From Tokenbox Wiki
Jump to: navigation, search

Dan Larimer’s EOS is a system entirely focused around decentralized applications with vastly extended functionality and much focus on user-friendliness compared to is competitors.

Although EOS technically is a utility token, not a currency, it is one of the most popular assets around.

EOS has gathered $153 368 000 in the first five days of its ICO, making Block.one, the development platform behind EOS, one of the most impressive crowdfunding projects around at the time (the biggest ICO of 2017).

EOS eventually raised $700 000 000 in 2017 and $5 000 000 000 altogether. The EOS Token has enjoyed a few spectacular increases in price (although not as much as Bitcoin) from the level of around 50 cents to almost exactly 43 times as much at $21.46 on 29.04.2018.

EOS offers vertical and horizontal scaling, complete transparency through smart contracts, a wide array of tools aimed at user’s convenience in terms of dApps maintenance, like a web toolkit for interface development, self-describing interfaces, and databases, and inter-blockchain communication; and generally improved functionality as far as blockchain scalability, throughput, and effectiveness are concerned.

The traditionally held opinion is that through using DPOS (Delegated Proof Of Stake), EOS can scale a lot better than Ethereum (although it can get very complicated) and that a very substantial VC fund behind it holds much promise in terms of gaining ground in the tech sector.

Also one of the most attractive features of EOS is that there are no transaction fees whatsoever, which, coupled with very substantial levels of TPS (currently at 4000 TPS and counting) allow for creating industrial-magnitude applications.  Participants will need to prove they have EOS coins to use the system but do not need to spend them. Having EOS tokens allows users to use certain network features like RAM.

EOS speeds up operations through usage of local storage facilities that bypass the traditional process of using the whole blockchain to access data like private keys, balance, and so on. Data is stored in RAM for quick access. Here, RAM is a finite resource that needs to be purchased in order for developers and users to keep using the platform. EOS offers trading RAM (here) at the market price.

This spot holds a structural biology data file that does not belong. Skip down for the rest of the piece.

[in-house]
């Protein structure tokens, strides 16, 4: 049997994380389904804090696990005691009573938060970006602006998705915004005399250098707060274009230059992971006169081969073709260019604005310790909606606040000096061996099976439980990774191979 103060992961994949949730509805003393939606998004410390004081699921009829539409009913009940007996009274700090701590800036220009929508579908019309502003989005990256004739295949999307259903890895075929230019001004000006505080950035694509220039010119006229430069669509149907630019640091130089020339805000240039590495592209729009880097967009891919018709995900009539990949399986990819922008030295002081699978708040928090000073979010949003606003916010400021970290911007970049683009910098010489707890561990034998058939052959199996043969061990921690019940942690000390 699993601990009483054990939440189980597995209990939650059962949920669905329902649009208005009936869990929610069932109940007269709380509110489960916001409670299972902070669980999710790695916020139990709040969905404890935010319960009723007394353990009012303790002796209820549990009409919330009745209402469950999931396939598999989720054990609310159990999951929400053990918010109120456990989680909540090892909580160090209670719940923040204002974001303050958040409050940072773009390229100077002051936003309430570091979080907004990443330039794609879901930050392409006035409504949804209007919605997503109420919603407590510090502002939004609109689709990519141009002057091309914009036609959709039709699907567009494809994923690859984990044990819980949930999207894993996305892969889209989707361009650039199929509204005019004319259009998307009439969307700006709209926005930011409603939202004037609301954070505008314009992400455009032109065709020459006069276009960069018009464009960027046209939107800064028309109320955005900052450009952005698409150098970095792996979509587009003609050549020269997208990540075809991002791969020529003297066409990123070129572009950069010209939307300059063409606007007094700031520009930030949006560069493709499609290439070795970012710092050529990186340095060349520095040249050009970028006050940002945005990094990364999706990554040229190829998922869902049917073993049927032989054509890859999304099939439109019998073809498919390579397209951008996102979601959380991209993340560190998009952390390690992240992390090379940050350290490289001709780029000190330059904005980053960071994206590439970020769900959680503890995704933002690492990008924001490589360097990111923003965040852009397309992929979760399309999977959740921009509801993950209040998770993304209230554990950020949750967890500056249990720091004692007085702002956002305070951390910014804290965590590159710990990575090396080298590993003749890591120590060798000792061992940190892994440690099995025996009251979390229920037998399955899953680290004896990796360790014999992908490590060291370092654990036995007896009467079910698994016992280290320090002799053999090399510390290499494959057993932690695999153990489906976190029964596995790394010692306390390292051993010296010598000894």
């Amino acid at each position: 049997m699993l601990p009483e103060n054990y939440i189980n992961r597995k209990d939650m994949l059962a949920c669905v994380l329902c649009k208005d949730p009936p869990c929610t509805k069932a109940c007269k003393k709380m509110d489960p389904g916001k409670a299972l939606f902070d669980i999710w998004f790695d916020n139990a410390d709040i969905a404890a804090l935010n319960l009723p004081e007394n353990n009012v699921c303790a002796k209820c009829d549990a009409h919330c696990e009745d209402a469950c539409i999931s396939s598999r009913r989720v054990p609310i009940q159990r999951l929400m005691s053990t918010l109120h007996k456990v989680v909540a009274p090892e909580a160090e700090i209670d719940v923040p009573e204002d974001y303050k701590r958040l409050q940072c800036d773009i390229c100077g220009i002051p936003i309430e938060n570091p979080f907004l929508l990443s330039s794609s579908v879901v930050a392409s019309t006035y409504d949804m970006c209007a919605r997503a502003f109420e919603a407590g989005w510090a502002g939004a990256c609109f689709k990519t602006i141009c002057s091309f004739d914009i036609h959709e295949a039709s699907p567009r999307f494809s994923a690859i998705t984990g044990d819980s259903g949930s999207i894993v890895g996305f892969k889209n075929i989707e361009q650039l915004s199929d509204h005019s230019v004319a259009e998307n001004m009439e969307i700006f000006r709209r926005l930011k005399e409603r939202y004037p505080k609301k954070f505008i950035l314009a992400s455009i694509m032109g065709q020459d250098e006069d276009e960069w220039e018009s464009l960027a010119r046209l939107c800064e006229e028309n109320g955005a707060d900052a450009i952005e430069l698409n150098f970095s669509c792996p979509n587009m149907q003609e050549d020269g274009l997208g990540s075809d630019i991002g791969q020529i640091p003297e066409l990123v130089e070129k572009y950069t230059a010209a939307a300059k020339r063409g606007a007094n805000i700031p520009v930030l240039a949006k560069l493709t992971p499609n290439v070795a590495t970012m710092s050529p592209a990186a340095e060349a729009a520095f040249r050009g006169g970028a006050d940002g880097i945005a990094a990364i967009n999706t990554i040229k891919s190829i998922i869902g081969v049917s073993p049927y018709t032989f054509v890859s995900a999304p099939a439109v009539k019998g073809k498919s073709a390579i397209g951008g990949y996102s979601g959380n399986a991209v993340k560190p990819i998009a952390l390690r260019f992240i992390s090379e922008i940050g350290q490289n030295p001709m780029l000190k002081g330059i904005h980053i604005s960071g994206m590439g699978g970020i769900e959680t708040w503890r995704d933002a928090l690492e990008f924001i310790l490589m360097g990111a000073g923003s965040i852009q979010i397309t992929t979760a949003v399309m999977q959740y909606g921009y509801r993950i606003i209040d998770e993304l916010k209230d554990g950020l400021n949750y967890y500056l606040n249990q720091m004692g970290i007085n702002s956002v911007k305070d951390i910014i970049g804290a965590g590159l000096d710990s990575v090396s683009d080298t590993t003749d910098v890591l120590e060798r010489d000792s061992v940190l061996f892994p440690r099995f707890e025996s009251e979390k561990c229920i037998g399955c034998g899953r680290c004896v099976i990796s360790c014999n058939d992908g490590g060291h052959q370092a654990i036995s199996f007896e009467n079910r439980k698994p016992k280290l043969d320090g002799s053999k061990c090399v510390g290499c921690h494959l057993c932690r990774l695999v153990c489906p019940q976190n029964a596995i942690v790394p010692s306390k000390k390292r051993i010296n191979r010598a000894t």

Dan Larimer


Dan Larimer, with his background in creating Bitshares in 2014 and Steemit in 2016, provided one of the most fundamental blockchain protocols, which is the Delegated Proof Of Stake Algorithm. He’s also a real person.

He, along with his father, who happens to have taught actual Rocket Science at the US Air Force Academy, founded Cryptonomex Inc., a software consulting and development company based in the US.

Cryptonomex appears to certainly have overcome the scalability issue Bitcoin always struggled with as they claim they have “designed and built one of the most advanced blockchain architectures on the market, capable of processing over 100,000 transactions per second with an average confirmation time of less than 1 second”.

How can EOS not officially stand for anything?

Some of the most popular versions  regarding what EOS actually stands for include EOS being named after the Greek Goddess of The Rising Sun, EOS standing for End Of Slavery <To The System>, Evolution of Scalability, Ethereum On Steroids, and so on.

Criticism and vulnerabilities

EOS offers features like parallel processing (which will help with network overload), self-sufficiency, and high-end new technology that enabled it to increase the TPS number to just under 4 000 at the time of writing - and continuing.

EOS’ official launch, however, was plagued by uncertainty and difficulties such as one occurrence when hackers were able to take over Block.one and get away with millions by phishing users out of their money.

Despite troubled and controversial history, EOS mainnet has now been live for some months and enjoys the status of being, according to some sources, the most used blockchain network in the world.